Product Manager

First get small, next get broad

Small, small, small – I have spent a lot of my career arguing for small: small tasks, small user stories, small teams, small releases, small funding increments, small “projects”. I argue we should get good at small and optimise our systems for doing lots of small. I can justify my arguments – Project Myopia or Diseconomies of Scale. Small makes sense.

But…

While focusing on small is good for delivery it creates other problems. In truth, no solution is ever without consequences and few have no negative consequences, all we can strive for is more positive consequences than negative.

It is not enough to get good at small in delivery, one needs to couple that with an understanding of what is commonly called the bigger picture and which I prefer to think of as the broader picture.

The failure to situate small in the broader context underlies many of the problems we see in the work place today. Take work management, ignoring the broad leads to micro-management, disempowered staff, frustrated employees and collaboration failure.

It is also failure to see the broad that lies behind two of todays most common problems: Product Owner Failure and Run away Backlogs.

Product, sigh

Product Owners – I include Product Managers here – are failing because they are failing to see the broader picture: what is the problem we are trying to solve? how can we bring value to customers?

Product people are too often too focused on features. While I’ve recently seen some point the finger of blame at product owners/managers I think they are only responding to their environment. Companies are operating feature factors and sales are made on features, people think more when they should think better. Product people need to get out and meet customers and bring what they learn back to they can try and change the inside.

The feature, feature, feature attitude is also behind the backlog fetish which leads to backlogs stuffed full of ideas which are never, ever, going to be implements.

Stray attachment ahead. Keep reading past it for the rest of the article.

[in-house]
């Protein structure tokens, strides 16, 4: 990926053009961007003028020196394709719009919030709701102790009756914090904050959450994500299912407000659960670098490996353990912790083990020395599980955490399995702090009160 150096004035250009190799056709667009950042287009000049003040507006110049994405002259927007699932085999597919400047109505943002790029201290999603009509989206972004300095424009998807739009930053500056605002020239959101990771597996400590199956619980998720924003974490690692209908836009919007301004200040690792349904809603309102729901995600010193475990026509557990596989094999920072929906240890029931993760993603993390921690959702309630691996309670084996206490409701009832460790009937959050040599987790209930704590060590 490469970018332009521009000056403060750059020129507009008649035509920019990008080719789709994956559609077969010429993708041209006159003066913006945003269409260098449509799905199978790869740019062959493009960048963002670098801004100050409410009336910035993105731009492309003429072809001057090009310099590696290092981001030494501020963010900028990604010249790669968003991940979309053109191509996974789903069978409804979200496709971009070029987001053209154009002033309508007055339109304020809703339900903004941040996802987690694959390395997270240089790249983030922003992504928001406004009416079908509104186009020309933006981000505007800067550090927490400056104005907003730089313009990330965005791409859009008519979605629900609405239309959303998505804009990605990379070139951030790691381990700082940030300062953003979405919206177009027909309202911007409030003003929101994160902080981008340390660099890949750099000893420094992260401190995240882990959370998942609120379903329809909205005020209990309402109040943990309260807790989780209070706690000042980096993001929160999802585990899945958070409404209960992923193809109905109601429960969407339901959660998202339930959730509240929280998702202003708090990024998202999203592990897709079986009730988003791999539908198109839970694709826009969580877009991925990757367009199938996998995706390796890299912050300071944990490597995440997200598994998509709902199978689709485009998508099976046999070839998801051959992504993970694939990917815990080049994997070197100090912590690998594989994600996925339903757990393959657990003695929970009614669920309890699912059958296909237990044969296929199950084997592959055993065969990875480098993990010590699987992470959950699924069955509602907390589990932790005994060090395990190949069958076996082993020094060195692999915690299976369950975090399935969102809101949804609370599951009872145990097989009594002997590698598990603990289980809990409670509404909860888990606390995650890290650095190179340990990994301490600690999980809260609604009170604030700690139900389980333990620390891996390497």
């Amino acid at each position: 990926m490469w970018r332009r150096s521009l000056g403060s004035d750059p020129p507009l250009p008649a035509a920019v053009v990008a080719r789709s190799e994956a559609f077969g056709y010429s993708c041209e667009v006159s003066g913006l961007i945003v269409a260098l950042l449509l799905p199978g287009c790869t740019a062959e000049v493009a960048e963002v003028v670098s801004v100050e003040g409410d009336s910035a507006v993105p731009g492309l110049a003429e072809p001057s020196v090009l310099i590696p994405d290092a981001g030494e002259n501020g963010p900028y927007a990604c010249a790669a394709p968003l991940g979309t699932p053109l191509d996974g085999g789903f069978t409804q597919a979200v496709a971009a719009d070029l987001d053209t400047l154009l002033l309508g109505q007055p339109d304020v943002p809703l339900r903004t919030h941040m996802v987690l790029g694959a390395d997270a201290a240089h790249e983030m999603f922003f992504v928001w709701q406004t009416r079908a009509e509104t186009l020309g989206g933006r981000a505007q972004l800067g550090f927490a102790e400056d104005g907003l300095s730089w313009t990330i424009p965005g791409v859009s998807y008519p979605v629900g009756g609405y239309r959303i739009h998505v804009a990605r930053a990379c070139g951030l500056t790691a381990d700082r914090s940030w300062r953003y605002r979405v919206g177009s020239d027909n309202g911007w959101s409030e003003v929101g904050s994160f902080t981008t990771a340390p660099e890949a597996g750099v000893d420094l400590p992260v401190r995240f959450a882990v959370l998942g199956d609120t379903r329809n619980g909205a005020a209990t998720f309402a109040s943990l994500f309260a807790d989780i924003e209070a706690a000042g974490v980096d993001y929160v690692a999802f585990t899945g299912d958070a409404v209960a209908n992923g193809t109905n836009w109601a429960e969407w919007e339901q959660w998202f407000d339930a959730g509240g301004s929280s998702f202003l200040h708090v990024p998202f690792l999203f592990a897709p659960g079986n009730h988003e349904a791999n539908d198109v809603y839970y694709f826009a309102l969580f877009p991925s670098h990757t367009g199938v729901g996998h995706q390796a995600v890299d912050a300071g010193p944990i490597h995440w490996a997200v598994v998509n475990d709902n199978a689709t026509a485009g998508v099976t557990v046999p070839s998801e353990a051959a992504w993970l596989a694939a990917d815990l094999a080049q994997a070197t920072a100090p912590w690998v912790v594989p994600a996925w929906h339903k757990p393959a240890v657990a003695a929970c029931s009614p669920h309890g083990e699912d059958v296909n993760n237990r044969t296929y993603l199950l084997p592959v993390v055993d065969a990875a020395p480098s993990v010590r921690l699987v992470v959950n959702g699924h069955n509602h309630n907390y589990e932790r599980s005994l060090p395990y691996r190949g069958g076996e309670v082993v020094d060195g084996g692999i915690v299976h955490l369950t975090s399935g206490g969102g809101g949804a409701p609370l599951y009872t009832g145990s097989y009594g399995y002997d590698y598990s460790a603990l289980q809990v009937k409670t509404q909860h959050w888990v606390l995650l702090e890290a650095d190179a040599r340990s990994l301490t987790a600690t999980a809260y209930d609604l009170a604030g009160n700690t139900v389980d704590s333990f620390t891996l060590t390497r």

The discussion needs to be broadened. We need to get away from quick-wins and features, we need to think more broadly. We need to think about the big things: goals, objectives, purpose and even meaning.

Post pandemic it is common to hear of people seeking meaning in their work, no wonder so many people are dropping out of the workforce when the best they are offered is “more stuff to do.” In looking at broader goals we also need to recognise goals within goals, we need to uncover the hierarchy of (possibly competing) goals, call them out and work with them.

Thats is why I am keen to emphasise outcomes over outputs and its why its tempting to think of a great big funnel containing a machine for breaking the big into small (or Rock Crushing as my old friend Shane Hastie would put it.)

The challenge is to combine the need to focus on the small for delivery while also being able to think broadly. In part it is this challenge that has caused me to focus more on agility over agile.

The Strategic/Tactical Product model but it is not a complete solution.

Iteration, again

Another part of the solution is iteration: we spend a lot of our time in the small focusing on delivery, but from time to time we surface and consider the wider context. Thats why I embrace the OKR cycle, it gives everyone a chance to understand both and take part in both discussions.

Underlying so much of my work over the years has been a desire to remove intermediate pieces: like having a coder speak directly to a user rather than through a BA, its one of my objections to projects (which claim to show the big picture but actually represent a restricted view), its lurking in my dislike of estimates, and its part of my dislike of backlogs.

Asking people to carry the broad picture in their minds while working in the small is asking a lot. Thats why the cycle of thinking broad, setting goals, then switching into narrow mode for delivery works so well. Its fair, it includes everyone and it gives everyone the reason why we do what we do.

In short, we need to think broadly when deciding “what is the right thing to do”, then switch into the small to deliver. Importantly, we need to share not just that thinking but also the discussion. Everyone has a right to be heard.

First get small, next get broad Read More »

Videos: ITIL & the Product Owner

Last month I appeared in two videos now available on YouTube.

First I was interviewed by Adrian Reed about the Product Manager and Owner roles for The BA Fringe. My interview appears about 12 minutes into the programme and lasts about 10 minutes.

I also joined an expert panel discussing the ITIL 4 High Velocity IT – aligning agile and lean. It was a great conversation and a lot of fun to record, we hardly mentioned ITIL but #NoProjects did get a look in.

I know, ITIL is not something I’m usually associated with but digital and agile means ITIL is changing and I contributed chapters on Product Owner and Continuous Digital (aka #NoProjects) to the recent ITIL High Velocity IT book.

Videos: ITIL & the Product Owner Read More »

Verified by MonsterInsights